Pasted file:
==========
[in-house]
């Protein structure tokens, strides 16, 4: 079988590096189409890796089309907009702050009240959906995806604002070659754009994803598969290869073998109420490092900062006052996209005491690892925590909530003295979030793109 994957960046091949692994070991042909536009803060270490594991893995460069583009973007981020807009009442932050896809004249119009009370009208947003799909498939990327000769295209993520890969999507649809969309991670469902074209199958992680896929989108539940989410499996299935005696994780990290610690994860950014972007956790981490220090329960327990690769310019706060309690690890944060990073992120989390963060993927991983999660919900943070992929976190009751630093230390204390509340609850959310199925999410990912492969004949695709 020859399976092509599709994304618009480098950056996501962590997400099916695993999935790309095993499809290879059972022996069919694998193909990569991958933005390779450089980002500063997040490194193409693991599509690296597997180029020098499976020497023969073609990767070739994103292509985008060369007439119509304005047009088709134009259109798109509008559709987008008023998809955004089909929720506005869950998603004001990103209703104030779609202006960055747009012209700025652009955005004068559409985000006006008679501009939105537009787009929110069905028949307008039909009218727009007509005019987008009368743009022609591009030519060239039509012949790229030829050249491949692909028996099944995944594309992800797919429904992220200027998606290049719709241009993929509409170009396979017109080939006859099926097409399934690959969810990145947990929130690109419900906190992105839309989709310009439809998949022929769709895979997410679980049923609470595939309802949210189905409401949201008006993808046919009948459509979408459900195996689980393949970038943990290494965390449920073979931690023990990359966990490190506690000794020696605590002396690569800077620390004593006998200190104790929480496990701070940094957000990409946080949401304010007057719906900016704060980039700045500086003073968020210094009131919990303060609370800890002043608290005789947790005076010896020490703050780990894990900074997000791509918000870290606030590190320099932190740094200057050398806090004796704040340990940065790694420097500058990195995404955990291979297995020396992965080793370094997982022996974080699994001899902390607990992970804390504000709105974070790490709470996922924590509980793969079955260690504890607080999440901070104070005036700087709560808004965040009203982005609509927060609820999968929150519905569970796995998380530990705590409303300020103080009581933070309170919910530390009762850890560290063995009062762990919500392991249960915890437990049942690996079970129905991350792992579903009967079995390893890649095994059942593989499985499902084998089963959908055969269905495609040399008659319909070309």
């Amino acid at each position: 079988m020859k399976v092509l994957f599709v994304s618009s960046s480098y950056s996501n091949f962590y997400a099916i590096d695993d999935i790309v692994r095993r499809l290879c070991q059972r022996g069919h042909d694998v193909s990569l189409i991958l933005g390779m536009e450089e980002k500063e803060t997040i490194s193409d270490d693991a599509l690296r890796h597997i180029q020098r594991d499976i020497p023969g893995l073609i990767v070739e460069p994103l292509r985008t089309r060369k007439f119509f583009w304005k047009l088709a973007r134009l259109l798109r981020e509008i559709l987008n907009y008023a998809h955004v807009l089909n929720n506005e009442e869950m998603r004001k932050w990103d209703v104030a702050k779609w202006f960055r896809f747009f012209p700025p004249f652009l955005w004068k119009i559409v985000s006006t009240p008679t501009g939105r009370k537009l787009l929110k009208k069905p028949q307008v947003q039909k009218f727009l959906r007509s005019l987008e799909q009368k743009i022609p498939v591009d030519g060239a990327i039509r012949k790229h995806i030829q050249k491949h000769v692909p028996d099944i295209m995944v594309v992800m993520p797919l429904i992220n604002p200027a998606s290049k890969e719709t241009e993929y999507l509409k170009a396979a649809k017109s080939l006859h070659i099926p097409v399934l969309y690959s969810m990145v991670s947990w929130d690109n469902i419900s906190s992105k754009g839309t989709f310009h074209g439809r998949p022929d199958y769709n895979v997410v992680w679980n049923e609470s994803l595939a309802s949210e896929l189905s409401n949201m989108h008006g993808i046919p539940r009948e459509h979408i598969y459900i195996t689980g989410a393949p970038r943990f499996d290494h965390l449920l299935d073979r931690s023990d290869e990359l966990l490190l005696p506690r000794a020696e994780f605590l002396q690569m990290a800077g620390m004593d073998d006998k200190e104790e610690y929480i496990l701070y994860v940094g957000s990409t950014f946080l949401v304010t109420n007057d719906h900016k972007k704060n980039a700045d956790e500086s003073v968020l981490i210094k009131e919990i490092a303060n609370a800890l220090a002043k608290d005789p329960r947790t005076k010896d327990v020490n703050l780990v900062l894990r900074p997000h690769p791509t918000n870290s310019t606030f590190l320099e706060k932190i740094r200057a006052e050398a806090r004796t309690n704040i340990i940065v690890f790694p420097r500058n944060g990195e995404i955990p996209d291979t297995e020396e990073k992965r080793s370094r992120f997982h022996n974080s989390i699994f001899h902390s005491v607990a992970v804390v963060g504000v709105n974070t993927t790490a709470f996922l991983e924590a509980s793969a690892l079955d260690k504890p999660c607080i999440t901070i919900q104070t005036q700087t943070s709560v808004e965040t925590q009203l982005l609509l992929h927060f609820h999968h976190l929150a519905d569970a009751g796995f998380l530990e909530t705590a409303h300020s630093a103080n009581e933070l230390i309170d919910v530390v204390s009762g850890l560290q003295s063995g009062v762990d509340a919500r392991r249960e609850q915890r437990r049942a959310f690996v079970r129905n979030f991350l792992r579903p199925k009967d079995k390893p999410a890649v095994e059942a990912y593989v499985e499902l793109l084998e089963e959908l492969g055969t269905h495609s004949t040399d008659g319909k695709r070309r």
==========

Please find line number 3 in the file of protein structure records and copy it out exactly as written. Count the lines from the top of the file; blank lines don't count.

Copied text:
């Amino acid at each position: 079988m020859k399976v092509l994957f599709v994304s618009s960046s480098y950056s996501n091949f962590y997400a099916i590096d695993d999935i790309v692994r095993r499809l290879c070991q059972r022996g069919h042909d694998v193909s990569l189409i991958l933005g390779m536009e450089e980002k500063e803060t997040i490194s193409d270490d693991a599509l690296r890796h597997i180029q020098r594991d499976i020497p023969g893995l073609i990767v070739e460069p994103l292509r985008t089309r060369k007439f119509f583009w304005k047009l088709a973007r134009l259109l798109r981020e509008i559709l987008n907009y008023a998809h955004v807009l089909n929720n506005e009442e869950m998603r004001k932050w990103d209703v104030a702050k779609w202006f960055r896809f747009f012209p700025p004249f652009l955005w004068k119009i559409v985000s006006t009240p008679t501009g939105r009370k537009l787009l929110k009208k069905p028949q307008v947003q039909k009218f727009l959906r007509s005019l987008e799909q009368k743009i022609p498939v591009d030519g060239a990327i039509r012949k790229h995806i030829q050249k491949h000769v692909p028996d099944i295209m995944v594309v992800m993520p797919l429904i992220n604002p200027a998606s290049k890969e719709t241009e993929y999507l509409k170009a396979a649809k017109s080939l006859h070659i099926p097409v399934l969309y690959s969810m990145v991670s947990w929130d690109n469902i419900s906190s992105k754009g839309t989709f310009h074209g439809r998949p022929d199958y769709n895979v997410v992680w679980n049923e609470s994803l595939a309802s949210e896929l189905s409401n949201m989108h008006g993808i046919p539940r009948e459509h979408i598969y459900i195996t689980g989410a393949p970038r943990f499996d290494h965390l449920l299935d073979r931690s023990d290869e990359l966990l490190l005696p506690r000794a020696e994780f605590l002396q690569m990290a800077g620390m004593d073998d006998k200190e104790e610690y929480i496990l701070y994860v940094g957000s990409t950014f946080l949401v304010t109420n007057d719906h900016k972007k704060n980039a700045d956790e500086s003073v968020l981490i210094k009131e919990i490092a303060n609370a800890l220090a002043k608290d005789p329960r947790t005076k010896d327990v020490n703050l780990v900062l894990r900074p997000h690769p791509t918000n870290s310019t606030f590190l320099e706060k932190i740094r200057a006052e050398a806090r004796t309690n704040i340990i940065v690890f790694p420097r500058n944060g990195e995404i955990p996209d291979t297995e020396e990073k992965r080793s370094r992120f997982h022996n974080s989390i699994f001899h902390s005491v607990a992970v804390v963060g504000v709105n974070t993927t790490a709470f996922l991983e924590a509980s793969a690892l079955d260690k504890p999660c607080i999440t901070i919900q104070t005036q700087t943070s709560v808004e965040t925590q009203l982005l609509l992929h927060f609820h999968h976190l929150a519905d569970a009751g796995f998380l530990e909530t705590a409303h300020s630093a103080n009581e933070l230390i309170d919910v530390v204390s009762g850890l560290q003295s063995g009062v762990d509340a919500r392991r249960e609850q915890r437990r049942a959310f690996v079970r129905n979030f991350l792992r579903p199925k009967d079995k390893p999410a890649v095994e059942a990912y593989v499985e499902l793109l084998e089963e959908l492969g055969t269905h495609s004949t040399d008659g319909k695709r070309r």